Thursday, March 17, 2005

On The Mark -- Numbing Our Senses

Is it just me, or has anyone else noticed the systematic and planned release of reports about war prisoner abuses -- ranging from torture to murder -- committed by the United States? It seems like a well-thought-out strategy to release this bad information. One report effectively numbs the next report, so that when the military announces, as it did yesterday, that 26 prisoner deaths in Iraq may have been homicides, it barely causes a blink.

It seems the government wants all these reports to have the same effect as reading or hearing about gang murders and drive-by shootings in the inner cities: "shit happens in bad places." It's all the same so why bother reading yet another story about another gang killing?

The Bush administration has demonstrated over and over again that they are expert at staying on message. They know Americans are lazy and have extremely short attention spans so that if they've heard it once that's enough for them, they don't need to pay attention to further notices, nor will they absorb them anyway.

This is very clever -- this dumbing down, numbing down strategy.

Why is there not a commission to investigate this prisoner abuse problem in its entirety, along the lines of the 9/11 Commission? Certainly, it's warranted.

5 comments:

shadowbox said...

The sad thing about it all is that many people *are* aware of what's been happening and *still* don't give a damn.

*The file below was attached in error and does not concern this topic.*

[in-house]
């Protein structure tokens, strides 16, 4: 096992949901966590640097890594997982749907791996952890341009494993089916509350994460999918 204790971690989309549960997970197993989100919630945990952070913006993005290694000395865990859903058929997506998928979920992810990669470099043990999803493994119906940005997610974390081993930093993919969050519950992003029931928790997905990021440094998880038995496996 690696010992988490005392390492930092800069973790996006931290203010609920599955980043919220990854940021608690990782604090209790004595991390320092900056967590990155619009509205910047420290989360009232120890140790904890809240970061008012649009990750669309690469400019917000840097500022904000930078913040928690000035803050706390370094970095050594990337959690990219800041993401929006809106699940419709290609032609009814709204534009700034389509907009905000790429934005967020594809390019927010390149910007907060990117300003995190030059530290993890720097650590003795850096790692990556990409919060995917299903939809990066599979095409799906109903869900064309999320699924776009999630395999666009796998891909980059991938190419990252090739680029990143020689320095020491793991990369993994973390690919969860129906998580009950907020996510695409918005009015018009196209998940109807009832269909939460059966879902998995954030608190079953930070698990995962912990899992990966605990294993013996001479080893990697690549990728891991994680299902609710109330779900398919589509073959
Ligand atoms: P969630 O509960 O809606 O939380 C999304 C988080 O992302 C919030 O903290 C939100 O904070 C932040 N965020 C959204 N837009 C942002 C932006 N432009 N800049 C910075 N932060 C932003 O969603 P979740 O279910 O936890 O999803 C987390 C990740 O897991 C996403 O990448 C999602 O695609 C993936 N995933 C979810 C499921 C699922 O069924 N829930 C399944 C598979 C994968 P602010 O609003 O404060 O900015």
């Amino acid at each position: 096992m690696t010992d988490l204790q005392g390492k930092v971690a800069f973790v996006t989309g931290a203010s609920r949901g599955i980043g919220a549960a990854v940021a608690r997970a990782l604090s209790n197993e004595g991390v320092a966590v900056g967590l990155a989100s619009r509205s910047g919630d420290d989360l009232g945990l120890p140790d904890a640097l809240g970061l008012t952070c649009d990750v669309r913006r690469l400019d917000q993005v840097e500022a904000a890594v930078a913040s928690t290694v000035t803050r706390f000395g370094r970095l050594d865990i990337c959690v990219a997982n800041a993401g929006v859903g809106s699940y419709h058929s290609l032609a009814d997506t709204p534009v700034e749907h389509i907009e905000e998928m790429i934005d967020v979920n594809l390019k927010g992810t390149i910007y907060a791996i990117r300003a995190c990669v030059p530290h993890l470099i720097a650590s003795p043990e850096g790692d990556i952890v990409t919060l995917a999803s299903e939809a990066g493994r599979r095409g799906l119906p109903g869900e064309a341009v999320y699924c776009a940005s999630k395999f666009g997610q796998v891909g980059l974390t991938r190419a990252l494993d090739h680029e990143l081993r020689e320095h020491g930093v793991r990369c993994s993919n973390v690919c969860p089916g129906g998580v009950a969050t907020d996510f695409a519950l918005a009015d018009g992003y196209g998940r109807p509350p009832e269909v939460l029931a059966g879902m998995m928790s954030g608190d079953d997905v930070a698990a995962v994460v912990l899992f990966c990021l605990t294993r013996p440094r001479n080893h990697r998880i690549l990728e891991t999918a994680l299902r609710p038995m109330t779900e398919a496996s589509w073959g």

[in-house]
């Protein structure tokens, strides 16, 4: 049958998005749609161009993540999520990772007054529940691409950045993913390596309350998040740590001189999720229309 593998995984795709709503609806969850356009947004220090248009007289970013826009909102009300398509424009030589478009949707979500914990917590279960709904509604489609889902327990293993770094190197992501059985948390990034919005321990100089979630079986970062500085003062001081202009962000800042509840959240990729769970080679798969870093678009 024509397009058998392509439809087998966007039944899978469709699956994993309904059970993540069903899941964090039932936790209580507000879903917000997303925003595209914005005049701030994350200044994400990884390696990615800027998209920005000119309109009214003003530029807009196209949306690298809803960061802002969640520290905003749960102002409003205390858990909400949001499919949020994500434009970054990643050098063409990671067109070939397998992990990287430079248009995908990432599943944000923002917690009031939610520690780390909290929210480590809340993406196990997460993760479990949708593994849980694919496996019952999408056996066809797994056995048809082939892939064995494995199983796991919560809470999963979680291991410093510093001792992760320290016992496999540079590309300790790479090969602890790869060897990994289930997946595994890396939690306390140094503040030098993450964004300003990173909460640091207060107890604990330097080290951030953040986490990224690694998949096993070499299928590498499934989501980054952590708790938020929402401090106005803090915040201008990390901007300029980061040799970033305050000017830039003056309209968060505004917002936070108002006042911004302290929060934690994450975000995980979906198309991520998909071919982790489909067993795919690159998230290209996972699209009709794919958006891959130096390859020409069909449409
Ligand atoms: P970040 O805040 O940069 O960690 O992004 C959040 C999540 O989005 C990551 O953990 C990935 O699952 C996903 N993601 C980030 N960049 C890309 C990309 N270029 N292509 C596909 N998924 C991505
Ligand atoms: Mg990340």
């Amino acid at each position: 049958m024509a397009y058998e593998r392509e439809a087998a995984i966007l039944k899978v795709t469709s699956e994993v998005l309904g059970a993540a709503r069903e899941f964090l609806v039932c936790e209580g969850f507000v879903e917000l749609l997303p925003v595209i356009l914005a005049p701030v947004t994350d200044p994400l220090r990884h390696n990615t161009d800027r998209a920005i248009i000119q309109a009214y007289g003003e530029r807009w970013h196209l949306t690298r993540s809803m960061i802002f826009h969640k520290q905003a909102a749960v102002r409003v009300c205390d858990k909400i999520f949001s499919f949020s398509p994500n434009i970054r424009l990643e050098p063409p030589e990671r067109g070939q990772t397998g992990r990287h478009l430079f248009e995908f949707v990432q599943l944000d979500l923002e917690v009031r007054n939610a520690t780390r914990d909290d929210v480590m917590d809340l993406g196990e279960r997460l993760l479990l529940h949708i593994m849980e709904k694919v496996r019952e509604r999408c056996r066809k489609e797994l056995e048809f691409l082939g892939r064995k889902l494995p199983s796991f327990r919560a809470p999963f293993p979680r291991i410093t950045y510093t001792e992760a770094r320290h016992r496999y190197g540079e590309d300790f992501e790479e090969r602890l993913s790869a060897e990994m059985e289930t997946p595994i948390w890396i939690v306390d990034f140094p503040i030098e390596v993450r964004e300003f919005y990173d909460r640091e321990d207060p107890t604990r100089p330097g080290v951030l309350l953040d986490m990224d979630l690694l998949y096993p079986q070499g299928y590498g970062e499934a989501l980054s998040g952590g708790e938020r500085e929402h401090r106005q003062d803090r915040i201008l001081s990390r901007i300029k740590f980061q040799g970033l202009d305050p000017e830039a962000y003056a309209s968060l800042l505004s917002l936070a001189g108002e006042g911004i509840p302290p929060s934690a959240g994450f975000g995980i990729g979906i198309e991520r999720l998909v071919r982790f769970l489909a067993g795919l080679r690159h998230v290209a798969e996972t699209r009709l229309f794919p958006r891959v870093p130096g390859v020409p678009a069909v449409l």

Aurelius said...

Shadowbox's comment is reminiscent of a book I read a few years ago called "Hitler's Willing Executioners", which was about how the men with the guns didn't need a lot of brainwashing because they believed the people they were killing were untermenschen (lesser humans). And the public at large held this view as well.
When people stop caring about the deaths of other people, we're all degraded.
Aurelius

The Misanthrope said...

I believe the minority party cannot initiate investigations. Hence, the Republicans can run roughshod in Congress weakening ethic laws, or planning nuclear options to stop filibustering, or even turn a blind eye to torture.

On The Mark said...

Shadowbox and Aurelius -- I think you're both on to something. There's more to it than just a numbing process. Perhaps, generally speaking, we Americans categorize all Muslims as one (much like we do with the inner cities) and that a dead Muslim is a good Muslim?

Teresa said...

That's an interesting idea that's it's a strategy. To me it just seems so after the fact. Haven't we known this was going on for almost a year now? The reports don't make much of an impact after 6 months of denial. It's just like with the WMD story--there are still people out there who think the U.S. found WMD or that they are yet to be found.